John Barge was working in Bartow County Schools when a high school student had a panic attack trying to pass the graduation test and a fourth-grader became so stressed taking the CRCT he drew blood stabbing his arm with a pencil.
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Excerpts from the APS indictments
“While Superintendent of APS, Beverly Hall set annual performance objectives for APS and the individual schools within it, commonly referred to as ‘targets.’ If a school achieved 70 percent or more of its targets all employees of the school received a bonus. Additionally, if certain system-wide targets were achieved, Beverly Hall herself received a substantial bonus. Targets for elementary and middle schools were largely based on student performance on the Criterion Referenced Competency Tests (CRCT), a standardized test given annually to elementary and middle school students in Georgia …
“APS principals and teachers were frequently told by Beverly Hall and her subordinates that excuses for not meeting targets would not be tolerated. When principals and teachers could not reach their targets, their performance was criticized, their jobs were threatened and some were terminated. Over time, the unreasonable pressure to meet annual APS targets led some employees to cheat on the CRCT. The refusal of Beverly Hall and her top administrators to accept anything other than satisfying targets created an environment where achieving the desired end result was more important than the students’ education.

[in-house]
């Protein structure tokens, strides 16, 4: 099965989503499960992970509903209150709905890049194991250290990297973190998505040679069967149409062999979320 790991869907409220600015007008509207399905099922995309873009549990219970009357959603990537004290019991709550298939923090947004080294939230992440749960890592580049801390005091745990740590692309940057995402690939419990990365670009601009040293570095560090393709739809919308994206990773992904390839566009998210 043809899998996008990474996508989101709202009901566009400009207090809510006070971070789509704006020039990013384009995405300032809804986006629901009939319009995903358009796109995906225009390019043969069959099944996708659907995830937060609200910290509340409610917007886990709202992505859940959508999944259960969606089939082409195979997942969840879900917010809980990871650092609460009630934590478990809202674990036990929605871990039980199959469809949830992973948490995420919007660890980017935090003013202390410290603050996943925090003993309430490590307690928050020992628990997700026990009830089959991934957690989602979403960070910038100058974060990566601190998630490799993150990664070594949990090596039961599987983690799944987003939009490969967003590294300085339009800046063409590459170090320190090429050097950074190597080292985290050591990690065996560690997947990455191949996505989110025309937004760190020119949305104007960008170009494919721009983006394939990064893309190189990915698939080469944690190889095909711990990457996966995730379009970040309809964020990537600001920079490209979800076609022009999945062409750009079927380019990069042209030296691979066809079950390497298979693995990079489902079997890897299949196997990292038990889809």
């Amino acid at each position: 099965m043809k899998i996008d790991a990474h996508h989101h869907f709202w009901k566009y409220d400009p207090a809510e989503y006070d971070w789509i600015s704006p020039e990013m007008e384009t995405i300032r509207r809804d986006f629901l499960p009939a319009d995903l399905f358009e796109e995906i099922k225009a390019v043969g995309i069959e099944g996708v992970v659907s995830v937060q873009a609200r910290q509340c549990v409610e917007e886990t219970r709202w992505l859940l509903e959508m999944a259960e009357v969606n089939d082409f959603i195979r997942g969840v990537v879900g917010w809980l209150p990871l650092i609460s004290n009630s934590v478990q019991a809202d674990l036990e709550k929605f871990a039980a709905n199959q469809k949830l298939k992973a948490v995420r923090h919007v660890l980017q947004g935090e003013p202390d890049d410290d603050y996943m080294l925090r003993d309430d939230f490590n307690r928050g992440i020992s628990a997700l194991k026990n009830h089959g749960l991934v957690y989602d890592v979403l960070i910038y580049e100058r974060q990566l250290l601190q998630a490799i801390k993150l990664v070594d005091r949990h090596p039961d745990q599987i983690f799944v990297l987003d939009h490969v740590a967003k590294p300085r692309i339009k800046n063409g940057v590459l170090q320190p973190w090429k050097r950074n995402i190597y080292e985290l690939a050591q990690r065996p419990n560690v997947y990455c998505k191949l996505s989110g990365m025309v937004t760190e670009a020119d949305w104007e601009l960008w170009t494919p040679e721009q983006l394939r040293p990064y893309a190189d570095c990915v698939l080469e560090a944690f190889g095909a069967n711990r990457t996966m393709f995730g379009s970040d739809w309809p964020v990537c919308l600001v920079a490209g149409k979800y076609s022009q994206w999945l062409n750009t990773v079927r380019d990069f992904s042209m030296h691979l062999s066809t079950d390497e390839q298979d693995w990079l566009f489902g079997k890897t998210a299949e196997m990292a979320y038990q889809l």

“To satisfy annual targets and AYP, test answer sheets were altered, fabricated, and falsely certified. Test scores that were inflated as a result of cheating were purported to be the actual achievement of targets through legitimately obtained improvements in students’ performance when in fact, the conspirators knew those results had been obtained through cheating and did not reflect students’ actual academic performance.”
The Atlanta Journal-Constitution’s team of investigative reporters broke the story about suspicious standardized test scores and possible cheating in Atlanta Public Schools in 2008.
Our commitment to bringing you complete coverage continues with today’s report on calls by some eductors and others for a national debate on how high-stakes tests are used.
For bonus coverage, including an interactive timeline, go to MyAJC.com.